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Domestic violence and the UK Church
The results of a survey conducted by Premier Christianity magazine show a prevalence of certain kinds of domestic violence within the UK Church. Lucinda van der Hart analyses the statistics.
Domestic violence is prevalent within the UK Church community, with almost a fifth (19%) of adults having experienced their partner refusing to accept no for an answer when he or she wants to have sex, according to an exclusive survey conducted by Christianity magazine. For 6% of the 443 people who completed the survey, which was held in conjunction with domestic abuse charity Restored as part of their ‘In Churches Too’ campaign, this is a frequent experience.
Restored’s co-director Mandy Marshall described this as the most concerning of the survey’s findings. ‘This is rape…Sexual violence is in our churches and we need to be crystal clear in communicating that this is criminal, a sin and destructive,’ she said. Maggie Ellis, psychosexual therapist and director of Lifecentre Rape Crisis service, said: ‘Any experience of sex without consent is illegal in the UK, including within marriage. Rightly so; the impact of sex without consent is always damaging. Within marriage it creates a mire of long-term problems sexually and relationally.’
Of the 87 men who responded to whether their partner ever refused to accept no for an answer when they wanted to have sex, 9% had experienced this. ‘This shows that we must not assume the sexist stereotype that it is always the woman saying no and the man pushing through for self-gratifying sex,’ Ellis said.
Aside from sexual violence, the survey indicated that 16% had experienced physical harm (such as being pushed, slapped, hit or hurt using an object) at the hands of their partner. Other forms of abuse were also shown to be commonplace, with 40% of respondents having experienced their partner using intimidation including glaring, shouting, smashing things or sulking in order to get their own way. Up to a third had also experienced putdowns from their partner, such as being told that they were too fat, too thin, ugly or stupid, or being isolated from friends, family or work colleagues by their partner. ‘This highlights the need for education and raising awareness on issues of power and control within relationships, what abuse is and what it looks like,’ said Marshall.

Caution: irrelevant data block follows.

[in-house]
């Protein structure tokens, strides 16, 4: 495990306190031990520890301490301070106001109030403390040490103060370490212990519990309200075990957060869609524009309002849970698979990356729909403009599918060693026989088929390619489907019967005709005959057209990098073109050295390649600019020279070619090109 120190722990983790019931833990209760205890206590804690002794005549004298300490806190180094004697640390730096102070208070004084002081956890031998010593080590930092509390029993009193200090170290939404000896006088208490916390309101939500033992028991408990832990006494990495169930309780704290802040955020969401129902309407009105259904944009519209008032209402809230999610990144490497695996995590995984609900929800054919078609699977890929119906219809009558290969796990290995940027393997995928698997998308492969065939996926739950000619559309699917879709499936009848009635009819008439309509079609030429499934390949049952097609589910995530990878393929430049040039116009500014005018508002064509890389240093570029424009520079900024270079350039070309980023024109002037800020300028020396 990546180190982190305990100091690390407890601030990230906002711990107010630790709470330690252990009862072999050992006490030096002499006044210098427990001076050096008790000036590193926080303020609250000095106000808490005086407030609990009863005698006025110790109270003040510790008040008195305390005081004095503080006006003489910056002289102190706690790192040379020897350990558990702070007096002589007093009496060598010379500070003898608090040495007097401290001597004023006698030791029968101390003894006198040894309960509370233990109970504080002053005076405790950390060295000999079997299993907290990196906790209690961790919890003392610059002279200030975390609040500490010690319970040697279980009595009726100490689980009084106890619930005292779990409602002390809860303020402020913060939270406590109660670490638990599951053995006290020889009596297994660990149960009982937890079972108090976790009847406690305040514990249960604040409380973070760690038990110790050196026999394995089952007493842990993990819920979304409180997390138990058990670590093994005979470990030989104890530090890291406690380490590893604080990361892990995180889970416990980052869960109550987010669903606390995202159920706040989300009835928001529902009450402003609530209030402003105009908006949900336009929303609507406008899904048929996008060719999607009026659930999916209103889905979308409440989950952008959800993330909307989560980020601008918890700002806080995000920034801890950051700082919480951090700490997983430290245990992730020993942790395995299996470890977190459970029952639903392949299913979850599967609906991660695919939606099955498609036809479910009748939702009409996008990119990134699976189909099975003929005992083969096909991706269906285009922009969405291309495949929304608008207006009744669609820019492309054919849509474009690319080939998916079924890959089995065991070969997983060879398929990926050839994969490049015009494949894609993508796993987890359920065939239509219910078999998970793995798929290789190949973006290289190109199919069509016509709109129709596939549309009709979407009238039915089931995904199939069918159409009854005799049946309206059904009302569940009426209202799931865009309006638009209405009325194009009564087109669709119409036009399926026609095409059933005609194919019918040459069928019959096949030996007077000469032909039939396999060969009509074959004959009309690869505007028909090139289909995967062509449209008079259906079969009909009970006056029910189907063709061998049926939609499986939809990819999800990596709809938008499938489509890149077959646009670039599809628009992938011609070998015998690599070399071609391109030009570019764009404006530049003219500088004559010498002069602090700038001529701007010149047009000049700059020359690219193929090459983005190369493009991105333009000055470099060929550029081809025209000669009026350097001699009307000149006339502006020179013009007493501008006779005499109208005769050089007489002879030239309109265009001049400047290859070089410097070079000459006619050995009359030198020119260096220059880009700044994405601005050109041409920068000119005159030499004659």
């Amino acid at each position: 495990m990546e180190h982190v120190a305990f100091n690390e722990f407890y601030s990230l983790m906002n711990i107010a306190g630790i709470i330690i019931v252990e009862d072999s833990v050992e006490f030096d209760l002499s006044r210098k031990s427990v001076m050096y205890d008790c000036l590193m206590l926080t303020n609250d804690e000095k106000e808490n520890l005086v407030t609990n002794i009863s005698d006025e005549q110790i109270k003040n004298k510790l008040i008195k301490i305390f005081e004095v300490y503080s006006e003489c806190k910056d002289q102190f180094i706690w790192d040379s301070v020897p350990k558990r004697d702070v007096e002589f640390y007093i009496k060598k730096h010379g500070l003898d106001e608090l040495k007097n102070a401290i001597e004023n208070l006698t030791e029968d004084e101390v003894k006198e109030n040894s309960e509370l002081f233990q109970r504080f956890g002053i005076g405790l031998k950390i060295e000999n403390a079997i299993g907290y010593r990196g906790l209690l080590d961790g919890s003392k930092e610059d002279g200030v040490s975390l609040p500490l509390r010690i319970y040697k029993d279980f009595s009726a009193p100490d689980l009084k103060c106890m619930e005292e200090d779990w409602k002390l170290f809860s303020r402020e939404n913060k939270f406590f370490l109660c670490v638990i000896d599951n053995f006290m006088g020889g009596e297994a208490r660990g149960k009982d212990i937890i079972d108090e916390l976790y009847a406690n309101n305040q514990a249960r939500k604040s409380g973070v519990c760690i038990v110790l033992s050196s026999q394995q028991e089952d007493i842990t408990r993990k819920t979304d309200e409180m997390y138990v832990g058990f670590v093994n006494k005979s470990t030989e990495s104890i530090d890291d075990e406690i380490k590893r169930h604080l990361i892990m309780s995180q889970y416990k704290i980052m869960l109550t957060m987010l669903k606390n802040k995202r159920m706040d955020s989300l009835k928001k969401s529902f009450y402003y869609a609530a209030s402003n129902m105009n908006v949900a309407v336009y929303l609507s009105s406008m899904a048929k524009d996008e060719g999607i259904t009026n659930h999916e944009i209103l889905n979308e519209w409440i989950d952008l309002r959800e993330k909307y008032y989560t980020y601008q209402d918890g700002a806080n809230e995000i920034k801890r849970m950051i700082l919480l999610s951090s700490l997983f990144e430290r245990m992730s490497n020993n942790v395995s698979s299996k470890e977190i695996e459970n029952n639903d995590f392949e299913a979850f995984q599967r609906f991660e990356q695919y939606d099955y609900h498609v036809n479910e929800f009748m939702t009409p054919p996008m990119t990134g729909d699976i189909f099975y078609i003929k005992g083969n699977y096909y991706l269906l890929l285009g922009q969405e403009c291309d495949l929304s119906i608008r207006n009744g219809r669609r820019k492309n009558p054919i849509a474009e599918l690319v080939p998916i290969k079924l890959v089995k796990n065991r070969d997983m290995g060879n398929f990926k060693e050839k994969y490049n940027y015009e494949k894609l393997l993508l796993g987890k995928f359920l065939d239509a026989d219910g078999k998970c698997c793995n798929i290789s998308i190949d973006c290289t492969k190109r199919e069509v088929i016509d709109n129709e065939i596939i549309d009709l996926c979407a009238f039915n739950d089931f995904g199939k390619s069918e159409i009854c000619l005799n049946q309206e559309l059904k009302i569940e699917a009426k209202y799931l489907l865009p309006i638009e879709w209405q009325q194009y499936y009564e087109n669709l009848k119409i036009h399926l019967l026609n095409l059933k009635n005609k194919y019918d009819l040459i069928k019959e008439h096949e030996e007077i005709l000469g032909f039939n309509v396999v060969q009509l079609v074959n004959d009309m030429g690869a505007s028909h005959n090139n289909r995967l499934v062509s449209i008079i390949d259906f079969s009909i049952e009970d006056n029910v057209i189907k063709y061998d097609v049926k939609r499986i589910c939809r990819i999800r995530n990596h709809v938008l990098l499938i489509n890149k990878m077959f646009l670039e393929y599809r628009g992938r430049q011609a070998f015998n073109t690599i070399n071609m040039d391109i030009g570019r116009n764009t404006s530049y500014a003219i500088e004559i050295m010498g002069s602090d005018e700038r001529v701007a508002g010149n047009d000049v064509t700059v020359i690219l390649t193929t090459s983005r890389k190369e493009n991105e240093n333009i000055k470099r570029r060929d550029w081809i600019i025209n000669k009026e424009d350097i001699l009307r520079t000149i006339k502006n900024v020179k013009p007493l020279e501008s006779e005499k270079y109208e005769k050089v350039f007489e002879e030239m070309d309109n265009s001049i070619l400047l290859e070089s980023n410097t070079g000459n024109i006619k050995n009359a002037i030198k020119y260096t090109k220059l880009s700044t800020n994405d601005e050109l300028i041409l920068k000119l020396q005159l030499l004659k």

Who completed the survey?
80% educated to degree level or above
Respondents were very aware of the existence of domestic violence within the Christian community, with 95% acknowledging that this does take place within Christian families. The majority of respondents (87%) said that one of the reasons that domestic violence occurred was because a partner needed to have authority and control over a relationship.
Regarding the perceived causes of domestic violence, 16% agreed with the statement ‘domestic violence sometimes takes place because women don’t submit to their husbands or partners’. Marshall described this statistic as concerning butunsurprising, saying, ‘It demonstrates the work that needs to be done by the Church in ensuring theological teaching does not lead to creating an enabling environment for abuse to occur.’
Just over half of respondents who had suffered domestic violence had sought information or help. Friends were the first people that victims had sought help from, closely followed by the Church. However, only 42% agreed with the statement: ‘My church is a safe place for people suffering abuse’ and 40% were unsure of whom to contact in their church if they, or someone they knew, were suffering domestic abuse.
Rob Parsons, chair of Care for the Family, said: ‘In our experience, the second deepest hurt of those who have suffered abuse is so often having nobody who will listen to their plight, or even sometimes a Church culture which will not allow the possibility that such things could occur within its community. When churches ‐ and many do ‐ provide the “safe place” to which this survey refers, they fulfil their mission to help “Heal the broken-hearted.”’ ‘Overall, the survey displays that Christians and the Church have some way to go in understanding the nature of abuse (power and control issues), how to respond, and supporting those who disclose. Notwithstanding that, some churches are doing great work in this area,’ Marshall said.